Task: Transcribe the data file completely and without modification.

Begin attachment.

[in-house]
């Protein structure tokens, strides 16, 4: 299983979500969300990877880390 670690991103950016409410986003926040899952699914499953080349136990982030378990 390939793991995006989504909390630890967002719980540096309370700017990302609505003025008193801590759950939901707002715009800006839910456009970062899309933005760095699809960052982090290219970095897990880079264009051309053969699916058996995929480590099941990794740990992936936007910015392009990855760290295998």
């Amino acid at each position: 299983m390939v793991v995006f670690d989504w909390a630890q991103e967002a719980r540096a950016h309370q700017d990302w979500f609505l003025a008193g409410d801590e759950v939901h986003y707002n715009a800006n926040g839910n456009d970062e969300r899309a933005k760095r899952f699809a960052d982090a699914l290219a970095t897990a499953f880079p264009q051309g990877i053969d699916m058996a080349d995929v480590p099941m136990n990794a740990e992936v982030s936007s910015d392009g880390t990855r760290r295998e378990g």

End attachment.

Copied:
[in-house]
């Protein structure tokens, strides 16, 4: 299983979500969300990877880390 670690991103950016409410986003926040899952699914499953080349136990982030378990 390939793991995006989504909390630890967002719980540096309370700017990302609505003025008193801590759950939901707002715009800006839910456009970062899309933005760095699809960052982090290219970095897990880079264009051309053969699916058996995929480590099941990794740990992936936007910015392009990855760290295998």
């Amino acid at each position: 299983m390939v793991v995006f670690d989504w909390a630890q991103e967002a719980r540096a950016h309370q700017d990302w979500f609505l003025a008193g409410d801590e759950v939901h986003y707002n715009a800006n926040g839910n456009d970062e969300r899309a933005k760095r899952f699809a960052d982090a699914l290219a970095t897990a499953f880079p264009q051309g990877i053969d699916m058996a080349d995929v480590p099941m136990n990794a740990e992936v982030s936007s910015d392009g880390t990855r760290r295998e378990g």